Harry Potter and the Deathly Hallows, Part 2 (Movie-Only Edition + UltraViolet Digital Copy) [Blu-ray]
Blu-ray + Digital + Ultraviolet
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In the epic finale, the battle between the good and evil forces of the wizarding world escalates into an all-out war. The stakes have never been higher and no one is safe. But it is Harry who may be called upon to make the ultimate sacrifice as he draws closer to the climactic showdown with Lord Voldemort. It all ends here.
The Deathly Hallows: Part 2 is the film all Harry Potter fans have waited 10 years to see, and the good news is that it's worth the hype--visually stunning, action packed, faithful to the book, and mature not just in its themes and emotion but in the acting by its cast, some of whom had spent half their lives making Harry Potter movies. Part 2 cuts right to the chase: Voldemort (Ralph Fiennes) has stolen the Elder Wand, one of the three objects required to give someone power over death (a.k.a. the Deathly Hallows), with the intent to hunt and kill Harry. Meanwhile, Harry's quest to destroy the rest of the Horcruxes (each containing a bit of Voldemort's soul) leads him first to a thrilling (and hilarious--love that Polyjuice Potion!) trip to Gringotts Bank, then back to Hogwarts, where a spectacular battle pitting the young students and professors (a showcase of the British thesps who have stolen every scene of the series: Maggie Smith's McGonagall, Jim Broadbent's Slughorn, David Thewlis's Lupin) against a dark army of Dementors, ogres, and Bellatrix Lestrange (Helena Bonham Carter, with far less crazy eyes to make this round). As predicted all throughout the saga, Harry also has his final showdown with Voldemort--neither can live while the other survives--though the physics of that predicament might need a set of crib notes to explain. But while each installment has become progressively grimmer, this finale is the most balanced between light and dark (the dark is quite dark--several familiar characters die, with one significant death particularly grisly); the humor is sprinkled in at the most welcome times, thanks to the deft adaptation by Steve Kloves (who scribed all but one of the films from J.K. Rowling's books) and direction by four-time Potter director David Yates. The climactic kiss between Ron (Rupert Grint) and Hermione (Emma Watson), capping off a decade of romantic tension, is perfectly tuned to their idiosyncratic relationship, and Daniel Radcliffe has, over the last decade, certainly proven he was the right kid for the job all along. As Prof. Snape, the most perfect of casting choices in the best-cast franchise of all time, Alan Rickman breaks your heart. Only the epilogue (and the lack of chemistry between Harry and love Ginny Weasley, barely present here) stand a little shaky, but no matter: the most lucrative franchise in movie history to date has just reached its conclusion, and it's done so without losing its soul. --Ellen A. Kim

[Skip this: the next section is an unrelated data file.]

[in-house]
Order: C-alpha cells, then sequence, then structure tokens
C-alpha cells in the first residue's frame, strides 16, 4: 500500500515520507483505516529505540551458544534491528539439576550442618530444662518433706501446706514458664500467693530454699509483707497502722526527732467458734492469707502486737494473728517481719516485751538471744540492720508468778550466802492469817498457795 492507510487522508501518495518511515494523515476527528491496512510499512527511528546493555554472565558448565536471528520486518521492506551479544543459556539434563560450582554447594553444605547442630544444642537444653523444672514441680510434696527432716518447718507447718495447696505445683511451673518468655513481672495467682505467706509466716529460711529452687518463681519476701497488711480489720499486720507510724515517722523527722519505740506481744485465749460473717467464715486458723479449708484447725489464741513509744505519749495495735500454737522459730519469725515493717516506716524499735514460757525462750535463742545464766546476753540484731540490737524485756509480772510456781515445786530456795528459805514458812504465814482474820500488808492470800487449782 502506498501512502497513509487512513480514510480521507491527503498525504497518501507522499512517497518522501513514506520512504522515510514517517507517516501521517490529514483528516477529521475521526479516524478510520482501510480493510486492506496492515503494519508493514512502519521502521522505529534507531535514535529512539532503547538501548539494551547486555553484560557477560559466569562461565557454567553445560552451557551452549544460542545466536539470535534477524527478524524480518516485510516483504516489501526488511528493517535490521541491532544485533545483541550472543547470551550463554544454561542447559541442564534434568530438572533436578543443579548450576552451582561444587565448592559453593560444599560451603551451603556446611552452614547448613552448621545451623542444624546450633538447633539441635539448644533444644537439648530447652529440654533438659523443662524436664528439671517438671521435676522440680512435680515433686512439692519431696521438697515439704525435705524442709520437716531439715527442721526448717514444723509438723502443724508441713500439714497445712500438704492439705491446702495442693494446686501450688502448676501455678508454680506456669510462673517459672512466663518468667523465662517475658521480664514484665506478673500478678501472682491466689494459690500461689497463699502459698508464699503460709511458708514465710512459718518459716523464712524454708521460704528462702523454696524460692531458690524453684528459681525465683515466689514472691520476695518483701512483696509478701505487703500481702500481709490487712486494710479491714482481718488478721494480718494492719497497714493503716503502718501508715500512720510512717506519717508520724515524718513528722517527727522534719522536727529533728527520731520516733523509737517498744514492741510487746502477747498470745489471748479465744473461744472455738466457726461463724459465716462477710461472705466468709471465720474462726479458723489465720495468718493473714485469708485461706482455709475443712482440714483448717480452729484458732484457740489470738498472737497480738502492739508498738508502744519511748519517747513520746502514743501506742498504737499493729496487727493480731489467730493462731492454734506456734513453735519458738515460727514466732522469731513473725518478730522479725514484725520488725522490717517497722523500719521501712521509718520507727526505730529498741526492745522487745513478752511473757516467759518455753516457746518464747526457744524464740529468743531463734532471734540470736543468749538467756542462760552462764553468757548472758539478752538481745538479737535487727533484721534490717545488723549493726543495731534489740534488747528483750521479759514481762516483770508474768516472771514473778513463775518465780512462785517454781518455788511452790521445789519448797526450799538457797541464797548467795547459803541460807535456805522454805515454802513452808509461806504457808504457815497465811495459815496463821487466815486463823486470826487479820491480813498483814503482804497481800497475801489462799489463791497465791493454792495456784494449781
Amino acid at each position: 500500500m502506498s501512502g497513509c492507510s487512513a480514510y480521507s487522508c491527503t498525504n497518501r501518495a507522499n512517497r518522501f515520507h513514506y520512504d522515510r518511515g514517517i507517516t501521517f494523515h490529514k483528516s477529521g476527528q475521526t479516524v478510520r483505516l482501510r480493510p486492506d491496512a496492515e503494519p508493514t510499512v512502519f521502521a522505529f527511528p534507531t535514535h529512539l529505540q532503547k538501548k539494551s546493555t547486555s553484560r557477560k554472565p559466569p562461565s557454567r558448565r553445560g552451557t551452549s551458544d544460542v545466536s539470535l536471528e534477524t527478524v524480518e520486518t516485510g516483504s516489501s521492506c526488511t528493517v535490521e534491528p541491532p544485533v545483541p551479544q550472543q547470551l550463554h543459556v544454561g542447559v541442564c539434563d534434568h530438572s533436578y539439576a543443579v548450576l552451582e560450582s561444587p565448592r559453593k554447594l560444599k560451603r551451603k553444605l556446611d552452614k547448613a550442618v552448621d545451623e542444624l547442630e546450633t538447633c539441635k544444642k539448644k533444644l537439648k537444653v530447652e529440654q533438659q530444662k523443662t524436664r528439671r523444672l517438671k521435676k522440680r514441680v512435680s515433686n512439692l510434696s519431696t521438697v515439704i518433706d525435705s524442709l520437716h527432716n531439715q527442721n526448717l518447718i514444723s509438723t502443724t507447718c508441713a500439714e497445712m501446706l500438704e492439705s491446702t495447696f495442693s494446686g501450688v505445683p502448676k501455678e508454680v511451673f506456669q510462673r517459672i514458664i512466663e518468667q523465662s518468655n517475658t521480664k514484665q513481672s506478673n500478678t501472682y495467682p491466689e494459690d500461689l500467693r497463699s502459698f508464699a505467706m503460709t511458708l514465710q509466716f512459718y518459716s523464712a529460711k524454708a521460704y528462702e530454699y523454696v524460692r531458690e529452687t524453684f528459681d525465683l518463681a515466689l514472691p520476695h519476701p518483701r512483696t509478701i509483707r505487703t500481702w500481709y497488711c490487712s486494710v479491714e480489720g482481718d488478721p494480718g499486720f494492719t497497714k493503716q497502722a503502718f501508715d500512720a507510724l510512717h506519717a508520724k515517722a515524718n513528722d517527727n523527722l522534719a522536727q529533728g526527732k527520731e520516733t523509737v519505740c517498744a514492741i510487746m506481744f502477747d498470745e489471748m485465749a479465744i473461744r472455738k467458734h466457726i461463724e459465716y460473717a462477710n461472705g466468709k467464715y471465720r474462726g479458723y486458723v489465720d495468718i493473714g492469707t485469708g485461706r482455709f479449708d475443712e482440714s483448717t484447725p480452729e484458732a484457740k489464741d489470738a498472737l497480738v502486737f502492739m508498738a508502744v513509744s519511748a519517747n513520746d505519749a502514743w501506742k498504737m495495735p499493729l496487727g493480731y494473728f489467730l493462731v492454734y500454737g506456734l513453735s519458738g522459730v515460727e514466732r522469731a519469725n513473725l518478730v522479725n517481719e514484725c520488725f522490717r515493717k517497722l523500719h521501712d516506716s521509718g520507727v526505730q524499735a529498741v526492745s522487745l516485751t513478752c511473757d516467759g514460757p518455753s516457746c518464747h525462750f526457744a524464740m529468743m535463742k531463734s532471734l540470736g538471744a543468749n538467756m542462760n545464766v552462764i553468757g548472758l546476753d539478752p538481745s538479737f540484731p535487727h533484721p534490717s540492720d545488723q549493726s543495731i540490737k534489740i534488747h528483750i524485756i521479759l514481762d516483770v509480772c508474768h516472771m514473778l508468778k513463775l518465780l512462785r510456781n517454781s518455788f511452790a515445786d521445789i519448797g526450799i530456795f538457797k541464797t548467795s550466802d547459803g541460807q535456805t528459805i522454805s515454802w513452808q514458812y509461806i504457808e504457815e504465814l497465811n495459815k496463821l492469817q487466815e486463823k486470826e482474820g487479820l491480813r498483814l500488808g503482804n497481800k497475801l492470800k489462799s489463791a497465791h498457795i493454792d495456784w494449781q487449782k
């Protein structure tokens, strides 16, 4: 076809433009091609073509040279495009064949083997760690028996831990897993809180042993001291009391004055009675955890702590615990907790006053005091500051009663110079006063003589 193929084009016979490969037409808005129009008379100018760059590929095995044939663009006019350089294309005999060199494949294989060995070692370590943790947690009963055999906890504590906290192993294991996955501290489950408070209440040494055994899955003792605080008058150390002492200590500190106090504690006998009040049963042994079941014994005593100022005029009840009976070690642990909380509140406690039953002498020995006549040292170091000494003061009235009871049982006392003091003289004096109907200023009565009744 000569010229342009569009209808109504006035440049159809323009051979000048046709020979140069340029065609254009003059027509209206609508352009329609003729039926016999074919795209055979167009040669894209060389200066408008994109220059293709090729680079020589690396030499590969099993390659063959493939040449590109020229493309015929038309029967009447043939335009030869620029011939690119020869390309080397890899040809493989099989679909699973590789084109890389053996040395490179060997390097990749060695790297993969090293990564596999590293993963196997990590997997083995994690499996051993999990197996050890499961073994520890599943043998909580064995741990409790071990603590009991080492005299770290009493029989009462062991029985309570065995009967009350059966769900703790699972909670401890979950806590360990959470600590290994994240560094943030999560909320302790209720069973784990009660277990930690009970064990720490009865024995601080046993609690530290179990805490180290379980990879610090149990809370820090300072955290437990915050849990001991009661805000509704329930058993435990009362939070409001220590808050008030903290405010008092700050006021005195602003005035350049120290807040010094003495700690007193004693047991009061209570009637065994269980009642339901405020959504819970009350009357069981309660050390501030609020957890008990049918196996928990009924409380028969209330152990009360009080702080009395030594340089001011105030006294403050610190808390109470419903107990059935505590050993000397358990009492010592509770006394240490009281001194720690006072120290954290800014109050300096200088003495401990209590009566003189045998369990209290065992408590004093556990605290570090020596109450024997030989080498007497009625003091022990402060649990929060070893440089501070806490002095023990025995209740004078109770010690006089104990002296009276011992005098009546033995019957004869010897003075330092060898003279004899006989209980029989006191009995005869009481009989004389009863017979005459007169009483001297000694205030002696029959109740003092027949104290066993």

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Top customer reviews
Money, money, money!!!
I have purchased Warner Bros movies in the past with a digital copy and have been happy with them. I like being able to watch the movie from iTunes on AppleTV. With this junk they are trying to pass as a digital copy, you must have a Flixster app or some adobe software on you computer to view the downloaded movie. What a waste. I feel like I got ripped off by some scam artist, I guess I was, it was Warner Bros. To view the digital copy I am forced to give out more personal information to another company and then to click a release giving Flixster the rights to use any information about my viewing habit to whom ever they feel like selling the information to. I paid for this privilege?